South Africa and Zimbabwe’s 18th match of the ICC Men’s T20 World Cup 2022 in Hobart was abandoned due to heavy rain and concluded without a conclusion.
The Proteas were cruising at 51 for no loss in three overs, with opener Quinton de Kock (47* off 18 balls) in fine form, having led Zimbabwe reach their initial target of 80 in nine overs, which was later reduced to 64 in seven overs due to a minor rain delay.
But as it did in the semi-final of the 1992 World Cup and the 2003 World Cup, rain again penetrated the playing area and caused havoc, forcing the cancellation of the match.
At the press conference following the game, Boucher acknowledged that rain hasn’t always been kind to them. But it would be better if it happened in the first game, when we still had options.
Boucher stated that his team was eager to continue playing even though South Africa was only 13 runs away from finishing their chase.
“We wanted to play in this World Cup, and we are here to do so. At first, it appeared that both captains wanted to participate. The field was quite wet during the previous match between Bangladesh and the Netherlands, which was played at the same venue. Players don’t make those decisions, to put it simply. The decision-making is done by the officials.
If Zimbabwe had been in a strong position, they would have wanted to keep playing, according to Mark Boucher.We were in a very advantageous situation. So if we leave this game feeling like we were treated unfairly and whether the game should have happened or not… Zimbabwe would have wanted to continue playing if they were in our shoes.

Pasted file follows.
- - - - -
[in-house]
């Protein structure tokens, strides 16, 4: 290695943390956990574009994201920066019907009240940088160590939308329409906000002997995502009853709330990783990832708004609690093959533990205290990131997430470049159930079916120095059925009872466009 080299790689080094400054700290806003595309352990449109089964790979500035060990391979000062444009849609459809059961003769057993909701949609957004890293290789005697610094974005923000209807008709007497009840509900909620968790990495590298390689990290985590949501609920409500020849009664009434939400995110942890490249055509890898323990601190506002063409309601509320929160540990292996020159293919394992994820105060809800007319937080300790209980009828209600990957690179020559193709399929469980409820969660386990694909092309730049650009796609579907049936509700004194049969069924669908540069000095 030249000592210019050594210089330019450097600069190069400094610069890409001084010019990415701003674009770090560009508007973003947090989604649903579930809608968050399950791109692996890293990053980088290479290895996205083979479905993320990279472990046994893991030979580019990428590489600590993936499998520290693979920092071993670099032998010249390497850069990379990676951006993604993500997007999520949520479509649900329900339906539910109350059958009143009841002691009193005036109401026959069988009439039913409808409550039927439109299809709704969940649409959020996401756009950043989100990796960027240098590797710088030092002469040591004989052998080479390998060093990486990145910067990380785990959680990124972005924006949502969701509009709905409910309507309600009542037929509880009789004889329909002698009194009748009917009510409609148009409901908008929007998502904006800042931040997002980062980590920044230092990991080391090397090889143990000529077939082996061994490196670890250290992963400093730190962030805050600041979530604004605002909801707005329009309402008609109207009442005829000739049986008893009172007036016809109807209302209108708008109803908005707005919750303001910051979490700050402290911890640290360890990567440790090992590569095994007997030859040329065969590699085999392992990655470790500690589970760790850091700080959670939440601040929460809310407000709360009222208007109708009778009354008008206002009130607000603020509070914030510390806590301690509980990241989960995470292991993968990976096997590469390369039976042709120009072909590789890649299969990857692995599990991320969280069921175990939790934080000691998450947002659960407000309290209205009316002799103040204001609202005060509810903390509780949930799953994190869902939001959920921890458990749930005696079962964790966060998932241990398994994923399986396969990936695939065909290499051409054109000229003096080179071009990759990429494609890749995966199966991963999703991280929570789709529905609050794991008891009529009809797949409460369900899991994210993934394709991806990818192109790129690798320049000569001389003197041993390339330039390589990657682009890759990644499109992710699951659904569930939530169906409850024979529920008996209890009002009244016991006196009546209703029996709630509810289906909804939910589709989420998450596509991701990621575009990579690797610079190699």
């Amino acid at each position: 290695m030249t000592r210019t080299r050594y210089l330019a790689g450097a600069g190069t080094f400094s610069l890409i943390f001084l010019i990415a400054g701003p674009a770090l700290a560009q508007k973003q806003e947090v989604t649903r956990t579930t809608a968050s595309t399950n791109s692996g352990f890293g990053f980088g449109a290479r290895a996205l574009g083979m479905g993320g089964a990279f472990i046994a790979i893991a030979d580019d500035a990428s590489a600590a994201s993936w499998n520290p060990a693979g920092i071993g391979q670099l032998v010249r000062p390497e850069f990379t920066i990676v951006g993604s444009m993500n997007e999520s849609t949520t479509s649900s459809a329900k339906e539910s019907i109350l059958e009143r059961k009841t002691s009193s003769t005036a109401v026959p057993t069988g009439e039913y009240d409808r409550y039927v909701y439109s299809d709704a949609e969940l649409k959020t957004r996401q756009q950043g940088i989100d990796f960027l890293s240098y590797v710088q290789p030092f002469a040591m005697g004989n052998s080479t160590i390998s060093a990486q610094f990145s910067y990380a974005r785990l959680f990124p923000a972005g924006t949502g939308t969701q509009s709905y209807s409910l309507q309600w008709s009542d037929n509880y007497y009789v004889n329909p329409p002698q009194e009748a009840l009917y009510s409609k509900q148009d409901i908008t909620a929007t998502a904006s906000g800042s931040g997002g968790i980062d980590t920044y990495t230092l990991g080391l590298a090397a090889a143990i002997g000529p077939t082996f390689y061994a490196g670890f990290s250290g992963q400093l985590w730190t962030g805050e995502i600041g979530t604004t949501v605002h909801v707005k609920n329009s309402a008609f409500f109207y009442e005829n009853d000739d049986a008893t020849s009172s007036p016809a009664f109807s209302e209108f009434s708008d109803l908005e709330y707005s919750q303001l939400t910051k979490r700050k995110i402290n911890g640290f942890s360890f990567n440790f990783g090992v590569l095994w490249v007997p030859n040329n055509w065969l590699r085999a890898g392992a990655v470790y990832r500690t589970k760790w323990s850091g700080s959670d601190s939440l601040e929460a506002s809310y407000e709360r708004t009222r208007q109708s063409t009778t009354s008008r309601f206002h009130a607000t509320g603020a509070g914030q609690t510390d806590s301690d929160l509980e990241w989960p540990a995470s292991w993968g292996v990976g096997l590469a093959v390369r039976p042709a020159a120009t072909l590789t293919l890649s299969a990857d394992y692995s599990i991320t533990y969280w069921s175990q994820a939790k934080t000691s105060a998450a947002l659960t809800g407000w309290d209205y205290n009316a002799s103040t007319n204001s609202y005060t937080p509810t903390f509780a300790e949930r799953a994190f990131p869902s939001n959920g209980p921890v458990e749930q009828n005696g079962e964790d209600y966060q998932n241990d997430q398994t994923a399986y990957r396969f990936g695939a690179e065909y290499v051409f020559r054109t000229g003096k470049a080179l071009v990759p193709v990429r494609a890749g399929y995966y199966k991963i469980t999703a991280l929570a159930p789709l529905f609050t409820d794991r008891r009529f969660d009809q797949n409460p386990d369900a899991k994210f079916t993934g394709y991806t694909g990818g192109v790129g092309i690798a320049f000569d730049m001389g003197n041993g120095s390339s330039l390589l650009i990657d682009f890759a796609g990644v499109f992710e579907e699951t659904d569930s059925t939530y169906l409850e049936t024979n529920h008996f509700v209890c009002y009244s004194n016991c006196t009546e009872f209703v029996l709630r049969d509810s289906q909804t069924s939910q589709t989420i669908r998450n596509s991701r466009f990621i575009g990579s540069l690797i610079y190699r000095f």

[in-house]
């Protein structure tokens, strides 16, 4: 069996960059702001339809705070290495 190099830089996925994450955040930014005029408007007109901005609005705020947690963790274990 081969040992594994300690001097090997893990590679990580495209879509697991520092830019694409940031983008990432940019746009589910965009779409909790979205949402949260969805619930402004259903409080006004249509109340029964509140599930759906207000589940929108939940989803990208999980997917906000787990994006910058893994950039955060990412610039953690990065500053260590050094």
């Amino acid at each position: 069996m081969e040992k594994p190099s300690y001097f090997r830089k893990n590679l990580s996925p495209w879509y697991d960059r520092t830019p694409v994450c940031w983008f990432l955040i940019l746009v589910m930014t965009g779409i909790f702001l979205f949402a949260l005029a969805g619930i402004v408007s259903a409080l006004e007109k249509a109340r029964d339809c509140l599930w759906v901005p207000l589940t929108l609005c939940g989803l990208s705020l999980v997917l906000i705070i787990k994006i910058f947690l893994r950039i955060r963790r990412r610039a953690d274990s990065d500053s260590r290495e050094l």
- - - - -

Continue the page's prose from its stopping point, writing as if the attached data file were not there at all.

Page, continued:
However, Zimbabwean coach Dave Houghton feels that his team shouldn’t have even attempted to bowl a ball.
Houghton claimed that the Bellerive Oval’s conditions were dangerous and absurd.
The Zimbabwean coach stated, “I understand the necessity to try and get these games (played) for the public and the people watching on TV, and the need to try and play and achieve a result in slightly adverse weather.”
But in this game, I believe we went beyond that line. There were four or five overs, in my opinion, where we ought to have punted.
To be truthful, I don’t think we should have bowled a ball at all. However, those making the judgments in the centre are the umpires, and they appeared to believe that it was appropriate to play. Even when I disagree, there isn’t much I can do off the field.
“At one point, the rain had gotten so bad it was absurd. It was misty and drizzled for the majority of the evening, but it eventually got to the point where we could hear it banging on the roof in the dugout.”
“That no longer seems like mizzle and drizzle to me. It is now time to leave the playing area. I don’t believe the circumstances were appropriate to continue playing,” he concluded.